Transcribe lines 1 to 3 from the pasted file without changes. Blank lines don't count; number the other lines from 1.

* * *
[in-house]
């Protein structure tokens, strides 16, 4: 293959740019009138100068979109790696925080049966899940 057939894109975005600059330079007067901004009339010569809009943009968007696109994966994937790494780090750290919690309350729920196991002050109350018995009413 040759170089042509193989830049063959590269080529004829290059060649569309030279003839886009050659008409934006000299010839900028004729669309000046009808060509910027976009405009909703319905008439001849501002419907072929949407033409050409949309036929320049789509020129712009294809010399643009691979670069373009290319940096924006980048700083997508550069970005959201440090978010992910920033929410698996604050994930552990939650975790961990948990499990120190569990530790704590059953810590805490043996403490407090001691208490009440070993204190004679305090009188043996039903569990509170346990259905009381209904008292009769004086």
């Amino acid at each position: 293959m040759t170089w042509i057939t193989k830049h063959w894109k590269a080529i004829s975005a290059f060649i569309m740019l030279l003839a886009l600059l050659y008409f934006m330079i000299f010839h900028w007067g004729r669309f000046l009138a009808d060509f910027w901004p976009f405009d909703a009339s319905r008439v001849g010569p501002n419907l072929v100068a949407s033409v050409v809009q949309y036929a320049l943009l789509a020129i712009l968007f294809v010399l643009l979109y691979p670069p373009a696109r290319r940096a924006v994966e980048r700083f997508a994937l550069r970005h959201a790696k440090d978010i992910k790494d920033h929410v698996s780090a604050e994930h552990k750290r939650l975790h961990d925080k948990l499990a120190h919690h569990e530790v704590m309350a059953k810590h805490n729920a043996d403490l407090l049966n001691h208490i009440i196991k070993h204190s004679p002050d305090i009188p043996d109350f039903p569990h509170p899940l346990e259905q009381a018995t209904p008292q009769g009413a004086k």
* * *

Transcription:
[in-house]
């Protein structure tokens, strides 16, 4: 293959740019009138100068979109790696925080049966899940 057939894109975005600059330079007067901004009339010569809009943009968007696109994966994937790494780090750290919690309350729920196991002050109350018995009413 040759170089042509193989830049063959590269080529004829290059060649569309030279003839886009050659008409934006000299010839900028004729669309000046009808060509910027976009405009909703319905008439001849501002419907072929949407033409050409949309036929320049789509020129712009294809010399643009691979670069373009290319940096924006980048700083997508550069970005959201440090978010992910920033929410698996604050994930552990939650975790961990948990499990120190569990530790704590059953810590805490043996403490407090001691208490009440070993204190004679305090009188043996039903569990509170346990259905009381209904008292009769004086």
């Amino acid at each position: 293959m040759t170089w042509i057939t193989k830049h063959w894109k590269a080529i004829s975005a290059f060649i569309m740019l030279l003839a886009l600059l050659y008409f934006m330079i000299f010839h900028w007067g004729r669309f000046l009138a009808d060509f910027w901004p976009f405009d909703a009339s319905r008439v001849g010569p501002n419907l072929v100068a949407s033409v050409v809009q949309y036929a320049l943009l789509a020129i712009l968007f294809v010399l643009l979109y691979p670069p373009a696109r290319r940096a924006v994966e980048r700083f997508a994937l550069r970005h959201a790696k440090d978010i992910k790494d920033h929410v698996s780090a604050e994930h552990k750290r939650l975790h961990d925080k948990l499990a120190h919690h569990e530790v704590m309350a059953k810590h805490n729920a043996d403490l407090l049966n001691h208490i009440i196991k070993h204190s004679p002050d305090i009188p043996d109350f039903p569990h509170p899940l346990e259905q009381a018995t209904p008292q009769g009413a004086k």